As a safety leader or employer, it’s easy to think about workplace injuries in terms of numbers, data, and statistics. Chances are you’ve heard them all before.
Approximately 4,500 workers are killed on the job each year according to the Bureau of Labor Statistics (BLS)—more than 12 people every single day, including weekends and holidays. And nearly three million serious on-the-job injuries are logged every year by employers. And let’s not forget the dollar data—because all those injuries come with costs. For employers, for the injured employees, for the government, for taxpayers—for everyone. The National Safety Council estimates the cost of workplace injuries—both fatal and non-fatal—totals nearly $200 billion annually.
Despite these staggering figures, numbers are just numbers. If you hear them all the time, their impact wanes. It’s important to remember that there is more to workplace accidents than those numbers reveal. In this article, we’ll discuss the hidden costs of workplace injuries—from the psychological to the judicial and everything in between.
Not surprisingly, the psychological damage caused by workplace injuries and deaths can far outweigh the direct costs. And it’s not just the injured parties who are affected. Consider the workers who witness a horrific incident involving a co-worker or friend. Or the families of the injured workers who must grieve the loss of their loved ones or bear the burden of helping them rehabilitate. And that’s all in addition to the psychological damage suffered by the injured party.
A recent OSHA report states, “Workplace injuries can diminish self-esteem and self-confidence, increase stress between spouses, children and other family members, and strain relations with friends, colleagues and supervisors.” These indirect costs of workplace accidents are not to be scoffed at; they add human experience to the statistics we’ve become numb to.
In addition to psychological damage, injured workers take post-accident hits to their paychecks as well. According to an OSHA report, “A recent study found that workers in New Mexico who receive workers’ compensation benefits for wage loss caused by workplace injuries lose an average of 15 percent of the earnings they would have been expected to earn over the 10 years following the injury.” Even when workers’ compensation benefits are taken into account, injured workers’ make, on average, nearly $31,000 less over 10 years than their uninjured counterparts. That’s truly adding insult to injury—and amplifying the challenges workers face when recovering from on-the-job injuries.
The hidden costs of injuries aren’t just hurting workers either. An injured business reputation is a major overlooked consequence of workplace accidents. Injured reputations can impact a company’s ability to win contracts or bids, which directly impacts the bottom line.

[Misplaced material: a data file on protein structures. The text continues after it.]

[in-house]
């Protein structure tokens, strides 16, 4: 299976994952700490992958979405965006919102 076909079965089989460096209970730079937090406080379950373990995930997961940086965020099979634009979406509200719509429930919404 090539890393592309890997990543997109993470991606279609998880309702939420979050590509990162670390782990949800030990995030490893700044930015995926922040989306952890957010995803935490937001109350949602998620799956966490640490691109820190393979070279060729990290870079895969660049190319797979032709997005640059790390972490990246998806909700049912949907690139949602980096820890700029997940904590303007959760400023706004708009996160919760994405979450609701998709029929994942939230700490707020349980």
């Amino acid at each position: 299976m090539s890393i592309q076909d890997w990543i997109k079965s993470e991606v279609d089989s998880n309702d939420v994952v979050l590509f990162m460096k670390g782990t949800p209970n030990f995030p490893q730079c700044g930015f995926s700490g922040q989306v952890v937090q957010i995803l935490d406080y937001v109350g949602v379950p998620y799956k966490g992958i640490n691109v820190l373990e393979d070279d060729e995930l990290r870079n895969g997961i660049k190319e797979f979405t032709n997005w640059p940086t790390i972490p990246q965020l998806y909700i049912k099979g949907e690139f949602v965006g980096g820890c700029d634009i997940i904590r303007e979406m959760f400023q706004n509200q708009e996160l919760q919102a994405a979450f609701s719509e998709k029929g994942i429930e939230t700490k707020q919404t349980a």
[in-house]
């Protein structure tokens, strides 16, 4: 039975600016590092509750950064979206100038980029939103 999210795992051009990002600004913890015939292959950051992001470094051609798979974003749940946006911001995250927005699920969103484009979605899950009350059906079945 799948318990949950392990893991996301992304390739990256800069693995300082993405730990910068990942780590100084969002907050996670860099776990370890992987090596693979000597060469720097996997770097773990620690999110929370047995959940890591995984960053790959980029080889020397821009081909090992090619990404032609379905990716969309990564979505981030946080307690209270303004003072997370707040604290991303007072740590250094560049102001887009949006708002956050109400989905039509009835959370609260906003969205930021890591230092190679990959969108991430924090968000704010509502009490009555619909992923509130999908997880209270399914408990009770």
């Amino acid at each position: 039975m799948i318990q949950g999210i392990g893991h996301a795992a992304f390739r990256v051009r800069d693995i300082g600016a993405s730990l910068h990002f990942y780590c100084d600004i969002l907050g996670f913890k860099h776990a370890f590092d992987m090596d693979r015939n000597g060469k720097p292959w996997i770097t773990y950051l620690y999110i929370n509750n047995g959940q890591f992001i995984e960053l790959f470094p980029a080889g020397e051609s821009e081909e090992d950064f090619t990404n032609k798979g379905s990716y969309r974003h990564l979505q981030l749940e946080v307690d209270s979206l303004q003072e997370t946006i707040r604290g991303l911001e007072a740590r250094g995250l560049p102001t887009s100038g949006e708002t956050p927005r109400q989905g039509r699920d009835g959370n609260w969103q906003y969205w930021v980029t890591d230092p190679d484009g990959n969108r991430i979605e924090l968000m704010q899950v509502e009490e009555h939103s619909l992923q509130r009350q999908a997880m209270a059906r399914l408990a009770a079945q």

A reputation as an unsafe work environment also hurts a business’ ability to fill job vacancies. Since most people don’t want a job that puts them at risk every day, it can be tough to find qualified candidates for open positions once an unsafe reputation has been established.
Skyrocketing Insurance Premiums
Another oft-overlooked hit that companies take after workplace accidents is related to insurance premiums. As one of the largest line items on most employers’ annual budgets, this critical business expense can grow exponentially as a result of on-the-job injuries or deaths. An article from the American Society of Safety Engineers (ASSE) states, “Companies with a history of zero or only minor incidents can see their insurance premiums drop to 75 percent of what their competitors are paying for the same policy.” Conversely, a history of an unsafe workplace can lead to premiums as high as 300 percent the going rate! If that doesn’t make you want to make some substantial safety investments, nothing will.
When we talk about criminal charges as an unforeseen consequence of workplace injuries, we’re not being melodramatic. Employers can be criminally charged for injuries that occur to their employees while on the job—especially when it comes to workplace deaths.
Just recently, Randall Miller pled guilty to charges of involuntary manslaughter in a case involving the death of his employee, Sarah Jones. Sarah was killed when she was struck by a train while shooting a scene for a film. Not only will Randall, who was director of the film, have to live with the fact that he knowingly put his entire film crew’s life in danger, but he will also spend the next two years in jail—followed by eight years of probation—and pay a $20,000 fine.
Whether it’s a hand injury or a loss of life, the cost of workplace accidents spans much farther than hospital bills and workers compensation. And although the impact on the bottom line is severe, it’s important to realize the non-monetary consequences of injuries as well, including everything from psychological trauma to jail time. By humanizing the injury statistics we hear so often, we can recognize the many, far-reaching consequences of accidents, and stay motivated to do everything possible to prevent them.
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